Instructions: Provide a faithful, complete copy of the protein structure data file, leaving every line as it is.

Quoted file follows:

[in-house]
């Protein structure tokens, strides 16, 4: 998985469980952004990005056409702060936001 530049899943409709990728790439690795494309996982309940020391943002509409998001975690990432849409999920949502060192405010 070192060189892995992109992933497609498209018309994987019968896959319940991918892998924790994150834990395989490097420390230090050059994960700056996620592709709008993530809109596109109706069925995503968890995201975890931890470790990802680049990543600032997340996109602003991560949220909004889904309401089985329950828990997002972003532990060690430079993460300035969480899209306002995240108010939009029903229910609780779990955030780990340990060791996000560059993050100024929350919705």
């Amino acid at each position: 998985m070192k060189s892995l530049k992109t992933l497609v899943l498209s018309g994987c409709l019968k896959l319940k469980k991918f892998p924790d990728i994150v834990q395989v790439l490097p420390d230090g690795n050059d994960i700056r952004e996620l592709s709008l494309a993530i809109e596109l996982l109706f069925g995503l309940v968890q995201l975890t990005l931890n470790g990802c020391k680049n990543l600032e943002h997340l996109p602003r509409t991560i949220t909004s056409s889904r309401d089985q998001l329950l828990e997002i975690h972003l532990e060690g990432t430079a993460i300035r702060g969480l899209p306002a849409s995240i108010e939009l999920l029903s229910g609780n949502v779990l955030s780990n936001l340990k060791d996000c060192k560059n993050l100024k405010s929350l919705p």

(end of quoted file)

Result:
[in-house]
């Protein structure tokens, strides 16, 4: 998985469980952004990005056409702060936001 530049899943409709990728790439690795494309996982309940020391943002509409998001975690990432849409999920949502060192405010 070192060189892995992109992933497609498209018309994987019968896959319940991918892998924790994150834990395989490097420390230090050059994960700056996620592709709008993530809109596109109706069925995503968890995201975890931890470790990802680049990543600032997340996109602003991560949220909004889904309401089985329950828990997002972003532990060690430079993460300035969480899209306002995240108010939009029903229910609780779990955030780990340990060791996000560059993050100024929350919705």
């Amino acid at each position: 998985m070192k060189s892995l530049k992109t992933l497609v899943l498209s018309g994987c409709l019968k896959l319940k469980k991918f892998p924790d990728i994150v834990q395989v790439l490097p420390d230090g690795n050059d994960i700056r952004e996620l592709s709008l494309a993530i809109e596109l996982l109706f069925g995503l309940v968890q995201l975890t990005l931890n470790g990802c020391k680049n990543l600032e943002h997340l996109p602003r509409t991560i949220t909004s056409s889904r309401d089985q998001l329950l828990e997002i975690h972003l532990e060690g990432t430079a993460i300035r702060g969480l899209p306002a849409s995240i108010e939009l999920l029903s229910g609780n949502v779990l955030s780990n936001l340990k060791d996000c060192k560059n993050l100024k405010s929350l919705p």